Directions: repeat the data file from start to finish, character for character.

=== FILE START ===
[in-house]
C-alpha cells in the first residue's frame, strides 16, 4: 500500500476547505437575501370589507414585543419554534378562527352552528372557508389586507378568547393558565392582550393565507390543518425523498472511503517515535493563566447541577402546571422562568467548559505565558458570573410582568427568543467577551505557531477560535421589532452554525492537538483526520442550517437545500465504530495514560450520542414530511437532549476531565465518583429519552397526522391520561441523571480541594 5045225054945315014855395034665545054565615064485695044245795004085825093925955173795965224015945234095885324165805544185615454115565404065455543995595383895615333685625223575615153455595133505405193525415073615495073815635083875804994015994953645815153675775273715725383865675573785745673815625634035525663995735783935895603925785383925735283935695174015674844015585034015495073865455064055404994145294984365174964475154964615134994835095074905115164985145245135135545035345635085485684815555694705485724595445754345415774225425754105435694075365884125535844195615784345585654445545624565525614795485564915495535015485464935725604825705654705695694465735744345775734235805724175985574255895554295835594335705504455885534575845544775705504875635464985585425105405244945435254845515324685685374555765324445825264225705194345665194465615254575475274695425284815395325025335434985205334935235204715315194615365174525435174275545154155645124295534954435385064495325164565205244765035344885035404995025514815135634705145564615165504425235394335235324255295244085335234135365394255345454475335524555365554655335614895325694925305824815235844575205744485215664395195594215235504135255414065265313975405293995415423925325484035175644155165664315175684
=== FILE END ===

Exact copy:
[in-house]
C-alpha cells in the first residue's frame, strides 16, 4: 500500500476547505437575501370589507414585543419554534378562527352552528372557508389586507378568547393558565392582550393565507390543518425523498472511503517515535493563566447541577402546571422562568467548559505565558458570573410582568427568543467577551505557531477560535421589532452554525492537538483526520442550517437545500465504530495514560450520542414530511437532549476531565465518583429519552397526522391520561441523571480541594 5045225054945315014855395034665545054565615064485695044245795004085825093925955173795965224015945234095885324165805544185615454115565404065455543995595383895615333685625223575615153455595133505405193525415073615495073815635083875804994015994953645815153675775273715725383865675573785745673815625634035525663995735783935895603925785383925735283935695174015674844015585034015495073865455064055404994145294984365174964475154964615134994835095074905115164985145245135135545035345635085485684815555694705485724595445754345415774225425754105435694075365884125535844195615784345585654445545624565525614795485564915495535015485464935725604825705654705695694465735744345775734235805724175985574255895554295835594335705504455885534575845544775705504875635464985585425105405244945435254845515324685685374555765324445825264225705194345665194465615254575475274695425284815395325025335434985205334935235204715315194615365174525435174275545154155645124295534954435385064495325164565205244765035344885035404995025514815135634705145564615165504425235394335235324255295244085335234135365394255345454475335524555365554655335614895325694925305824815235844575205744485215664395195594215235504135255414065265313975405293995415423925325484035175644155165664315175684